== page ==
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Libya conflict spreads to key oasis city: rebels | ASHARQ AL-AWSAT English Archive 2005 -2017
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BENGHAZI, Libya (AFP) – Tribal fighters opposed to Mummer Gaddafi have clashed with the strongman’s forces in the oasis city of Sabha, rebels said, as regime troops went on the offensive in key Libyan flashpoints.

The fresh wave of fighting comes as Turkey said it has offered Gaddafi guarantees to leave Libya and Russian envoy Mikhail Margelov said he would soon visit Tripoli to try to find a solution to the conflict.

Fighters of the Awlad Suleiman tribe, a rival to the Gaddafis, “liberated several streets” in Sabha, 800 kilometres (500 miles) south of Tripoli and a bastion of support for Gaddafi, the rebel National Transitional Council said on Saturday.

Gaddafi’s forces opened fire, killing one man, the NTC said in a statement.

Sabha, with a population of some 100,000 people and home to an important military base, had until now been untouched by the unrest which has swept much of the north African oil-rich nation since a popular uprising against Gaddafi’s four-decade authoritarian rule erupted mid-February.

Fighting in the important agricultural city famed for its Fort Elena castle followed two days of anti- Gaddafi protests there, the statement said, issued in the rebels’ eastern capital Benghazi.

“Major protests began on Friday in the Mansheya district (of Sabha) … with young people acclaiming the revolution of February 17, raising the flag of independence and demanding Gaddafi’s departure,” the statement said.

“Gaddafi loyalists, some in plain clothes, opened fire with live ammunition and two protesters were hit. They were taken to hospital where they were detained by Gaddafi’s men,” it added.

The rebels said pro- Gaddafi forces were on Saturday shelling the western city of Ghadames some 600 kilometres (370 miles) southwest of Tripoli, close to the borders with Tunisia and Algeria.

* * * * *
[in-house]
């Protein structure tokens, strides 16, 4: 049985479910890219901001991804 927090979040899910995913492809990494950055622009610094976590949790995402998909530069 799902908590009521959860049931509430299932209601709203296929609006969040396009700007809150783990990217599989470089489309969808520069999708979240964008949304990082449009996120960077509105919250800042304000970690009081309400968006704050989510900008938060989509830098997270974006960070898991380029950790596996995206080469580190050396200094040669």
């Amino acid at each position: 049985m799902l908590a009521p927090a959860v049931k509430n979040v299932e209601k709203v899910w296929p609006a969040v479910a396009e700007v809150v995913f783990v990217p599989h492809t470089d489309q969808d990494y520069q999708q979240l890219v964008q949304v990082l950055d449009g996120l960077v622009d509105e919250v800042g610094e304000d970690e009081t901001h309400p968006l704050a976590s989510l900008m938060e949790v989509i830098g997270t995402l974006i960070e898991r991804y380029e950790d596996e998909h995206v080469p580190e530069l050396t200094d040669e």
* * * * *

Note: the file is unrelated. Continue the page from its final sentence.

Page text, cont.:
Known as the “pearl of the desert,” the oasis boasts a UNESCO World Heritage site and is famous for its Roman-era ruins.

“The people of Ghadames appeal to UNESCO and international organisations to protect the ancient city,” the rebels said in statement.

They also reported clashes on Friday and Saturday at Kekla and Bir al-Ghanem in the mountainous Jebel Nafussa region west of Tripoli where there has been weeks of fighting.

Pro- Gaddafi forces had tried to enter the town of Yafran in the same area, and that there had been “fierce clashes.”

The rebels, who control vast swaths of eastern Libya as well as the city of Misrata and a sprinkling of towns in the west, also reported fighting at Dafnia near Misrata on Saturday.

A rebel said that on Friday, 20 people were killed as Gaddafi ‘s forces had bombarded the Dafnia area with Grad rockets, heavy artillery and tank shells.

Turkish Prime Minister Recep Tayyip Erdogan said his government had offered exit “guarantees” to the embattled Libyan leader, whom rebels have been trying to oust since February following a bloody crackdown on pro-reform protests.

Gaddafi “has no other option than to leave Libya — with a guarantee to be given to him,” Erdogan said on NTV television.

“We have given him this guarantee. We have told him we will help him to be sent wherever he wants to go,” he added, without elaborating. “We have received no reply so far.”

Tripoli has this week seen the most intense NATO air raids since the international military campaign began on March 19 under a UN mandate to protect Libyan civilians.

On Saturday, two blasts shook Tripoli in the afternoon, witnesses said, in apparent air strikes targeting the Salaheddin and Ain Zara districts. Residents said several waves of blasts also rocked the city on Friday.

In a military update on Friday’s strikes, the British defence ministry said its fighters had destroyed four tanks “hidden in an orchard” near the town of Al-Aziziyah, southwest of Tripoli.

In Moscow, Russian President Dmitry Medvedev’s special envoy Mikhail Margelov said he would visit Tripoli to try to find a solution to the conflict, having met the opposition in their Benghazi stronghold.

The rebels have rejected any talks with the regime unless Gaddafi steps down.

Brussels-based think-tank International Crisis Group said however such a stance will ensure prolonged fighting in Libya that will worsen “economic and humanitarian conditions in those parts of Libya still under regime control.”

It called, in a weekend report, for a political breakthrough which would “require a ceasefire, the deployment of a peacekeeping force to monitor and guarantee this under a UN mandate and the immediate opening of serious negotiations between regime and opposition representatives.”

“Such a breakthrough almost certainly necessitates involvement by a third party or third parties accepted by both sides,” it added.